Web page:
Government and private groups work to try to lower Oklahoma’s high infant mortality rate
The following post was written by KOSU’s Quinton Chandler.
Oklahoma has the sixth highest infant mortality rate in the country. Experts say it’s in the state’s best interest to limit the number of infant deaths and the legislature seemed to agree. Last year lawmakers set aside money for just that purpose. So what is being done in the struggle with infant mortality?
If you’re not pregnant and not planning to be you may not think much about the infant mortality rate. Not because you don’t care but it may not seem relevant. Well you may want to rethink that.
“The more unhealthy your community is, the higher your infant mortality rate is going to be. When two to three babies die every week in central Oklahoma, it’s a lot. It’s a lot.”
In 2010, Oklahoma’s infant mortality rate was 7.59, that’s nearly 8 deaths for every thousand births. But, saying it that way may not put it in the right perspective. Here’s Jenette Cline with the State Health Department.
“What that amounts to is about 400 babies a year that are born in Oklahoma die before their first birthday.”
Compare that to the national level: 6.15. It makes a big difference.
“If we met the national rate we could save about 80 babies a year.”
“We must provide better care for our children both in the womb and at birth.”
Last year the Legislature put Governor Fallin’s words into action by signing off on a sum of $1 million dollars to fight infant mortality. The money was funneled through the State Health Department to go to hospitals and county health departments across the state.
They want to hit the problem at the source by whittling down the top three causes of infant death. Premature birth, birth defects, and in last place, Sudden Infant Death Syndrome (SIDS) and unsafe sleep.
“One thing I’d like you to think about is the nature of hospitals. They are clinical in nature and they are short term….”
Lawanna Holstead with the Oklahoma Hospital Association says in the past two years simple changes have dropped the number of induced premature births across the state by about 80%.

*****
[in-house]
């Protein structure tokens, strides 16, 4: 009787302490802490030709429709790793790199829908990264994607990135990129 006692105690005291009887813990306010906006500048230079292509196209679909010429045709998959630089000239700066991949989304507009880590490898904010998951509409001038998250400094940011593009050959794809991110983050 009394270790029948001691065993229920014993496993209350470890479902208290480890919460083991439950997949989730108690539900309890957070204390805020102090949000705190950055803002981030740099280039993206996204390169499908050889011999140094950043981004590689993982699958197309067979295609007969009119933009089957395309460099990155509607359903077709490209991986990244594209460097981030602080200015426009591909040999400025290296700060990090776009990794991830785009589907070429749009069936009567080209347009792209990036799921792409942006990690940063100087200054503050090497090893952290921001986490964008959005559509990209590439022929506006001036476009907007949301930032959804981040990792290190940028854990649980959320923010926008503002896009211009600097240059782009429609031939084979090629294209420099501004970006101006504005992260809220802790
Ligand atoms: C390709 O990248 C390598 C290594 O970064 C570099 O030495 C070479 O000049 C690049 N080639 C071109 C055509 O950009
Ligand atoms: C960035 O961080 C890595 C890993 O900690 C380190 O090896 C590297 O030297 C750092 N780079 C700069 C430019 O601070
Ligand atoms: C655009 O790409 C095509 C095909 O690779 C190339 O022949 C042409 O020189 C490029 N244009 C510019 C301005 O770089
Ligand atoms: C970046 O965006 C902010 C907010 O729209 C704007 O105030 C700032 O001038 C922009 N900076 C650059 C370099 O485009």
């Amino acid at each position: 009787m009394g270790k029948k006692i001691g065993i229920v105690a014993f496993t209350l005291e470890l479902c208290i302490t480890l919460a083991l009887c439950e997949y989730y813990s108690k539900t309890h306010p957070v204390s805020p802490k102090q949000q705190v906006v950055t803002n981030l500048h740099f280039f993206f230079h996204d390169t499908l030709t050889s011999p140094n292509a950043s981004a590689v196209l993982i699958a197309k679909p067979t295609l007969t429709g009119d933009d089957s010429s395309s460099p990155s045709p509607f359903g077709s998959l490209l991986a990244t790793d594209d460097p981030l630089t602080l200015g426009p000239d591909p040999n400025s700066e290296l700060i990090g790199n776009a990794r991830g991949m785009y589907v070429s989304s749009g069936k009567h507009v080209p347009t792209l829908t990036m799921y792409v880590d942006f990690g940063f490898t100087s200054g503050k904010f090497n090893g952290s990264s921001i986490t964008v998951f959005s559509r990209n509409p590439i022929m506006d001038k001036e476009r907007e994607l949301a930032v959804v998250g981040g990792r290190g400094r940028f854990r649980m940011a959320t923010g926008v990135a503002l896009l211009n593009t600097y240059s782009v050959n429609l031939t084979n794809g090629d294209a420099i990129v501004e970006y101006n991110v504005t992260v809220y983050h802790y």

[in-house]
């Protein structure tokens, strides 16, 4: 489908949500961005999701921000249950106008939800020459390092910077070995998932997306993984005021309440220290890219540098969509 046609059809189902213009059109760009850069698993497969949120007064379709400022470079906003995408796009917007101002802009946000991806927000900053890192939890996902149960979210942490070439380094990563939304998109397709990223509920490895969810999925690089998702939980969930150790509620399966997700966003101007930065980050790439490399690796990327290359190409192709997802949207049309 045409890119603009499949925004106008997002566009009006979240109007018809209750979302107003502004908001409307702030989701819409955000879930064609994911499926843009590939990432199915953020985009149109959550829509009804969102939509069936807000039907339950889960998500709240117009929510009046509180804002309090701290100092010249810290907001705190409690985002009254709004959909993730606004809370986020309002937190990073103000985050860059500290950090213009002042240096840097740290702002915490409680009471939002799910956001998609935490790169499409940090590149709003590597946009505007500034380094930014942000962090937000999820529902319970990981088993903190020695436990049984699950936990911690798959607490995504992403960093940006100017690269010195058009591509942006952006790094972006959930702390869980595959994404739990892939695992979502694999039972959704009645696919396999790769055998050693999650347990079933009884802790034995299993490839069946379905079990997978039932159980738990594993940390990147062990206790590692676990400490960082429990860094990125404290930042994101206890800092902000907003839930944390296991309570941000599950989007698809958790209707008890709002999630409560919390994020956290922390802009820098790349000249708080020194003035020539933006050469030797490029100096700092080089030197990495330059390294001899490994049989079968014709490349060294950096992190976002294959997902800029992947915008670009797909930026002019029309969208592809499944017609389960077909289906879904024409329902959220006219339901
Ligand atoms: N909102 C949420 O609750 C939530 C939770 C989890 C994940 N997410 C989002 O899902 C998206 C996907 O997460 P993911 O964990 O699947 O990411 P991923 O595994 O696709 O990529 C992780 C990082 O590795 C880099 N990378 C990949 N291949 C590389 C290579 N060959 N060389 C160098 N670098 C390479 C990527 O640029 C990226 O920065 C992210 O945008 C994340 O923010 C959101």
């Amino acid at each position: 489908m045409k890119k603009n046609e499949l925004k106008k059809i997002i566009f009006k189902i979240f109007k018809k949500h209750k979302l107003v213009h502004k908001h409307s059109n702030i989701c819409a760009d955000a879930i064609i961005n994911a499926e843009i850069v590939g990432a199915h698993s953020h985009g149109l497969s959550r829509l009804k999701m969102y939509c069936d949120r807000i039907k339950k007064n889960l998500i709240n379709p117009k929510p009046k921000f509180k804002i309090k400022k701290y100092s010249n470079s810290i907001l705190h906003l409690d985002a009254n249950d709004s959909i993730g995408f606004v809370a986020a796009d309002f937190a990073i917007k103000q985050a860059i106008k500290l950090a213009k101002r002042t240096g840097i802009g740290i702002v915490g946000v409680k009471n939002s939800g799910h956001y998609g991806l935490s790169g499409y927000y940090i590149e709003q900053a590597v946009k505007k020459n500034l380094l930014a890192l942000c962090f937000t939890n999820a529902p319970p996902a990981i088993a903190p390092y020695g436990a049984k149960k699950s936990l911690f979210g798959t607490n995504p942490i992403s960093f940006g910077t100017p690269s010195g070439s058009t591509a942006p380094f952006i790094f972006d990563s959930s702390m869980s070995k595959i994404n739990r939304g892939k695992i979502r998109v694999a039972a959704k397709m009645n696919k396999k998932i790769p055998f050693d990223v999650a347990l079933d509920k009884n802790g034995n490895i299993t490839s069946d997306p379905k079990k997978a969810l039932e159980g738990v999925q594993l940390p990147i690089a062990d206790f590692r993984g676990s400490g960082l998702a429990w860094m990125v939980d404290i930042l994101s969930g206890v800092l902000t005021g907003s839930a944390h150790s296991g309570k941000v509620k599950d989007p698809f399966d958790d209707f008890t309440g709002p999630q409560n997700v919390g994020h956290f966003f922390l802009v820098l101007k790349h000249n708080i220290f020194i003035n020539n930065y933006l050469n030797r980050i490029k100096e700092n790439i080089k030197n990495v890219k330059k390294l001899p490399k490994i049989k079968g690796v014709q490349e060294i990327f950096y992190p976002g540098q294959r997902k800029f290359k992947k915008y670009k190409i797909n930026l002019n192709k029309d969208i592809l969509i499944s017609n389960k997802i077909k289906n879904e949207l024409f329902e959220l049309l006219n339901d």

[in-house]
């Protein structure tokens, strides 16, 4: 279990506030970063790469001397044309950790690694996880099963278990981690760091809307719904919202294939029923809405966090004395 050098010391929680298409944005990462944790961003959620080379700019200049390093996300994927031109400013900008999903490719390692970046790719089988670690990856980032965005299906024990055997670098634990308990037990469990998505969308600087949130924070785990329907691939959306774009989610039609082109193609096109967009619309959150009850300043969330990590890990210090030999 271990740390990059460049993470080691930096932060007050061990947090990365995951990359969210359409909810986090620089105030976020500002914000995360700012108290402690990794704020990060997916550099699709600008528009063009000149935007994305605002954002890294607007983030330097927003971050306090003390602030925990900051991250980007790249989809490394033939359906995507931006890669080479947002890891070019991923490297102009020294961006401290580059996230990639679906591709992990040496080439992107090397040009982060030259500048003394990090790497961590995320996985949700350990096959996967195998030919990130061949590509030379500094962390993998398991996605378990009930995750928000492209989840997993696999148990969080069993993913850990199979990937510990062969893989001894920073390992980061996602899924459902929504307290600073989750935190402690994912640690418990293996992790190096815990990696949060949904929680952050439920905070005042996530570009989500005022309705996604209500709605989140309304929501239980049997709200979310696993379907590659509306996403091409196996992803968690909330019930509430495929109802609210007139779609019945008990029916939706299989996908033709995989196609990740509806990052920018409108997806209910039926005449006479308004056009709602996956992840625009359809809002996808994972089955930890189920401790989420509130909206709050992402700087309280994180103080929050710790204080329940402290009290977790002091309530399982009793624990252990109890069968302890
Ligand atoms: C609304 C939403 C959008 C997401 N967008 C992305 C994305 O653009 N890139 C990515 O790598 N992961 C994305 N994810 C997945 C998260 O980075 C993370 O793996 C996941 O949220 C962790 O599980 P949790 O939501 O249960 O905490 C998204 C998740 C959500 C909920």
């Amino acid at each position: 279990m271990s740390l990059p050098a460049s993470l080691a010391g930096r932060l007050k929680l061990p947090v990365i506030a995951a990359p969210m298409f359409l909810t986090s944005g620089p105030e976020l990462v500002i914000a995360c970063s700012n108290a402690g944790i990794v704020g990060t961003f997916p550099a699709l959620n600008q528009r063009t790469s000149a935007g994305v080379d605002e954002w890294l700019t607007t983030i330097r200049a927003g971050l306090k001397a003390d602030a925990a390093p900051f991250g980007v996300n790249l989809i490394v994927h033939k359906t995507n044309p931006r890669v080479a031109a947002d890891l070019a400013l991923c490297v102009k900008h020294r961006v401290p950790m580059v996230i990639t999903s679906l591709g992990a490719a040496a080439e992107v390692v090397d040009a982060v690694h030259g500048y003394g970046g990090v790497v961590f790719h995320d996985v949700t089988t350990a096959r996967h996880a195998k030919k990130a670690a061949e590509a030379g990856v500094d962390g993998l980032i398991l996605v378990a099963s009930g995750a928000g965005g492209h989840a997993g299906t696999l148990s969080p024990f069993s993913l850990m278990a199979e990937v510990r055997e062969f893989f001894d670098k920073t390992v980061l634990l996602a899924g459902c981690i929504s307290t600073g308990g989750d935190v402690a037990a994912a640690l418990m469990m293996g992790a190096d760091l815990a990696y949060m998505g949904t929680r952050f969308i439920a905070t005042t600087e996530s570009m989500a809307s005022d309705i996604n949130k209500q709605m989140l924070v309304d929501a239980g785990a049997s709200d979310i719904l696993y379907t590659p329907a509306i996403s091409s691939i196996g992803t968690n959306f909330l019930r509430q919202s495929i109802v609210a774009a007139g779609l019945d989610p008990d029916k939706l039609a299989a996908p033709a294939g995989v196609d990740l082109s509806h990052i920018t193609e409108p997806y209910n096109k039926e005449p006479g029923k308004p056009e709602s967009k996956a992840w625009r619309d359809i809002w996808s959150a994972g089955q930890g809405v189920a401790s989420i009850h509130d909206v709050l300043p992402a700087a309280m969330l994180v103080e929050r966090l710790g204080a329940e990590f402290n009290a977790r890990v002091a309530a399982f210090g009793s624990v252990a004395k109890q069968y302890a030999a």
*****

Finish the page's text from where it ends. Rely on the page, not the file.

“Through a grant that the Oklahoma Hospital Association received from the March of Dimes and also some partial funding from the Oklahoma State Department of Health, the Hospital Association created a program called Every Week Counts.”
Basically the program limits doctors to delivering only after a full 40 weeks of pregnancy unless it’s medically necessary. There’s no guarantee this will save lives but Jenette says it’s something that can’t be overlooked.
“A lot of critical development takes place the last few weeks of pregnancy so it’s really important to have a full term pregnancy if possible.”
Battling the other two issues, birth defects and SIDS, is more about education and outreach .
“We really are not a silver bullet. We’re not a quick fix. What we are is we’re trying to empower and inspire the community to find ways within itself to increase awareness, increase access, find gaps in the system.”
Ali Wilke is an RN with the Fetal and Infant Mortality Review, another Health Department partner. The Review teaches women to stay healthy before, during, and in-between pregnancy. Because sometimes good health makes all the difference.
“We really want women to be aware of the caloric intake. Just eating a variety of healthy foods, remaining physically active, not smoking.”
More than half the deaths the Review sees in central Oklahoma are tobacco related. And obesity, which the state also ranks high in, is a proven road to birth defects. Both preventable. And when it comes to the third leading killer…. it’s a mixed story.
“SIDS unfortunately is not preventable, we just know how to decrease the risks, but deaths related to unsafe sleep are preventable.”
Ali says unsafe sleeping conditions are behind a fifth of infant deaths and there’s only one way to stop it.
“Get out the awareness to the hospitals and reach as many people as possible. It is all about awareness.
“We have a Facebook, we have a Twitter, we even have a Pinterest page where we post things on what a safe sleep environment looks like.”
The Health Department’s goal is to reach a rate of 7.25 by 2015. Jenette seems to think the goal is possible.
“Let’s see we’re in 2013… I do. We’ve seen a reduction from 2009 to 2010 and I believe that we will see a reduction and meet that goal.”
Possible, or practical, we won’t know for at least a couple of years. But, even if they make it 7.25 is still far above the national average.